The search for Rubinho's heir


It will be sad if we have seen the last of Rubens Barrichello in Formula 1. For the category’s most experienced competitor is also its most engaging.

Unashamedly emotional, his tears have rolled genuinely in victory and defeat, and at numerous other occasions betwixt, yet he displayed commendable stoicism whenever he was shackled at Scuderia Schumacher.

And it was only two seasons ago, remember, that he proved that he could still win given a competitive car.

The fear that his Brazilian send-off – if that’s what it proves to be – might fall flat given his refusal to bid farewell was a misreading of the situation.

The Interlagos amphitheatre has been in a Latin fomentation since bowsers hosed it down in the early 1970s, the Paulistas’ support for its own unswerving and vociferous, and laid over a samba beat. Nothing was going to change that. This was a celebration. A party. If ‘Rubinho’ returns next season, they’ll hold another one. If he doesn’t, ditto.

But might that rhythm miss a beat one day soon?

Brazil’s F1 victory count has been stuck on 101 since Barrichello outperformed his Brawn GP team-mate Jenson Button at Monza in September 2009.

Who will make it 102?

Felipe Massa has the pressure – from within and without – of knowing that 2012 will be his last chance at Ferrari. And I fear the worst for him.

Bruno Senna has the potential, personality and peerage to squeak the second Lotus seat next season. But does he have the ultimate speed and smarts? His racing education, understandably placed on hold after the death of his uncle, has left him with much ground to make up.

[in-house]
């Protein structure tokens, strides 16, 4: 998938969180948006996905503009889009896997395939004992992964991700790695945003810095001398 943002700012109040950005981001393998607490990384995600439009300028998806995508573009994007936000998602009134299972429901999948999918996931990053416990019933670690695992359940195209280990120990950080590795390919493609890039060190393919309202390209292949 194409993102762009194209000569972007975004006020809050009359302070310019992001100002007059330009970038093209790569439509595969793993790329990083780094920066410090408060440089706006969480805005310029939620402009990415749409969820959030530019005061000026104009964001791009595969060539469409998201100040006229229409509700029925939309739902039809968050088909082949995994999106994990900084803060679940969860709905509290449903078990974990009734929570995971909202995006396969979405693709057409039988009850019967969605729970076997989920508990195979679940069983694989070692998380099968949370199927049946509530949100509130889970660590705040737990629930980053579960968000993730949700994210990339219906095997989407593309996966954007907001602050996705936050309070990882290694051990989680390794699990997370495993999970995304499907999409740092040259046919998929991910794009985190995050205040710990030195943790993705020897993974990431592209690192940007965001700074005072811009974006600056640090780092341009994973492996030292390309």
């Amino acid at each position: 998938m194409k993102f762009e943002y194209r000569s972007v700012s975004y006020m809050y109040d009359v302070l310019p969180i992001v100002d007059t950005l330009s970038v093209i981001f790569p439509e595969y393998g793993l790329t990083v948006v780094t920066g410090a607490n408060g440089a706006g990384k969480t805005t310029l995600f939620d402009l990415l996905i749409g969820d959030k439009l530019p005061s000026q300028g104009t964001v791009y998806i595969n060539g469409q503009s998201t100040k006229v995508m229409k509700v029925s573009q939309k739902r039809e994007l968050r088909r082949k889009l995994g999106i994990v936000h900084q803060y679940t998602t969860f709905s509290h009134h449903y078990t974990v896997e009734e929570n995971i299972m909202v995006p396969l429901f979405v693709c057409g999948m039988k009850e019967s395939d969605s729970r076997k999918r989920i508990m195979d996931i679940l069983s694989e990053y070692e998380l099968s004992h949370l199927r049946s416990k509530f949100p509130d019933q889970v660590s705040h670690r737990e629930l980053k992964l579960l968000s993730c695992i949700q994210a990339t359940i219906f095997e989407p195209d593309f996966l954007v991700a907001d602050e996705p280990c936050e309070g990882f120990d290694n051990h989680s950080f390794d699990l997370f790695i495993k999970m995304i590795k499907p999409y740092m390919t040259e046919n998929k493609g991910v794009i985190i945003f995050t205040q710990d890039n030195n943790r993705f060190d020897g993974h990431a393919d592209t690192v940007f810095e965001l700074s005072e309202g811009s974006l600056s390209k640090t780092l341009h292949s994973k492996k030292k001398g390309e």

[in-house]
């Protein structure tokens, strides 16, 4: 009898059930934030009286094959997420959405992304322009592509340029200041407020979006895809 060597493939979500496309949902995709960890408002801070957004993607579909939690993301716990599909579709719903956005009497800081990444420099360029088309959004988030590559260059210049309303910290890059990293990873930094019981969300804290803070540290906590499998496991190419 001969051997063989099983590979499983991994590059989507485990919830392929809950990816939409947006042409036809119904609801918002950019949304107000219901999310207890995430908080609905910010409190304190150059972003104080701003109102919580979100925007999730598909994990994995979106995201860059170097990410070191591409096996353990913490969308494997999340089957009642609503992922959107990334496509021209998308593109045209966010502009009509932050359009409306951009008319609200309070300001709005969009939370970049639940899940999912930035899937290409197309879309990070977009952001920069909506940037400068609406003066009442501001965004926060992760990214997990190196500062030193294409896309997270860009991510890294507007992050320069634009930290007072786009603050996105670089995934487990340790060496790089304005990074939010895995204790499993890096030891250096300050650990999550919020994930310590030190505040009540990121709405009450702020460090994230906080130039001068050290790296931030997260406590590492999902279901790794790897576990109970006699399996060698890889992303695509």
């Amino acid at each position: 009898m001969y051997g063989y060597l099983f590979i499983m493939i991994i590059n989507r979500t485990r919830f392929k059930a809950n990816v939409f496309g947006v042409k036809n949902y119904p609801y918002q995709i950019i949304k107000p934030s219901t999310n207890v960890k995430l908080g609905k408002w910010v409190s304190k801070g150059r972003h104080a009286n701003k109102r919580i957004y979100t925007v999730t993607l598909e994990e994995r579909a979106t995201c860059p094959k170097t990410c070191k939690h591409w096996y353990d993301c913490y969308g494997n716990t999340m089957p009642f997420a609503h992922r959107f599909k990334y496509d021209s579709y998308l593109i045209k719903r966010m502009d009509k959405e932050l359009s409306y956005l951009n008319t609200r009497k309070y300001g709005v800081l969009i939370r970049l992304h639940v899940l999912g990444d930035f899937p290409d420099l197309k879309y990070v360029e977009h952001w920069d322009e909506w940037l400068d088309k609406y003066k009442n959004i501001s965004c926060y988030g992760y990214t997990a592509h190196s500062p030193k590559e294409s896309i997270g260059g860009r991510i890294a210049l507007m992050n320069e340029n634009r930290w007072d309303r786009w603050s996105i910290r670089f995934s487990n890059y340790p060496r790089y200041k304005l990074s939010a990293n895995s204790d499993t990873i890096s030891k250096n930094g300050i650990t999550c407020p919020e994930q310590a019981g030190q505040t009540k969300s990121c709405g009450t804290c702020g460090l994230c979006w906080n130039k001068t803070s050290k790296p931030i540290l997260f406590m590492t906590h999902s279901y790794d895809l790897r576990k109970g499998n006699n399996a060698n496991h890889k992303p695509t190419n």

Luíz Razia (above), who has flashed occasional promise in GP2, replaced Jarno Trulli at Team Lotus during the first Friday practice at Interlagos, and was a fraction more than a second slower than Heikki Kovalainen.

Teenager Felipe Nasr, probably the next big hope, won this year’s British Formula 3 Championship. He did so by a large points margin, but without displaying that indefinable something that marks out young racers with the ability, tenacity and mentality to be mainlined directly to F1 in the manner of Nelson Piquet or Ayrton Senna.

Nasr’s compatriots, Pietro Fantin and Lucas Foresti, also scored poles, wins and fastest laps in this hothouse of future racing talent in 2011, but lacked consistency.

There is a very real sense, therefore, that Brazil might soon have no figurehead to Ordem e Progresso its F1 challenge.

There has long been an aura about Brazilian racing drivers. The whey-faced among us feel expectation and jealousy rise in equal measure when we read that insouciant Pedro from Ipanema is about to light up a wet and woolly Snetterton. Sure, he’s never seen the place before, has little experience of driving in driving rain, but he will start as favourite, partly because he isn’t called Nigel and doesn’t hail from Hall Green.

But it is not as straightforward as some have made it appear. Mario Haberfeld (1998), Antônio Pizzonia (2000) and Nelson Piquet Jr (2004) won the British F3 title yet made little or no positive impact in F1.

There is no divine right. The next generation will just have to dig in and tough it out – like pioneering Chico Landi did.

Born Francisco Sacco Landi in São Paulo on July 14 1907, this dyed-in-the-wool racer – small and slight, and sporting a Flash ’Arry ’tache – became the first from his country to start a World Championship Grand Prix.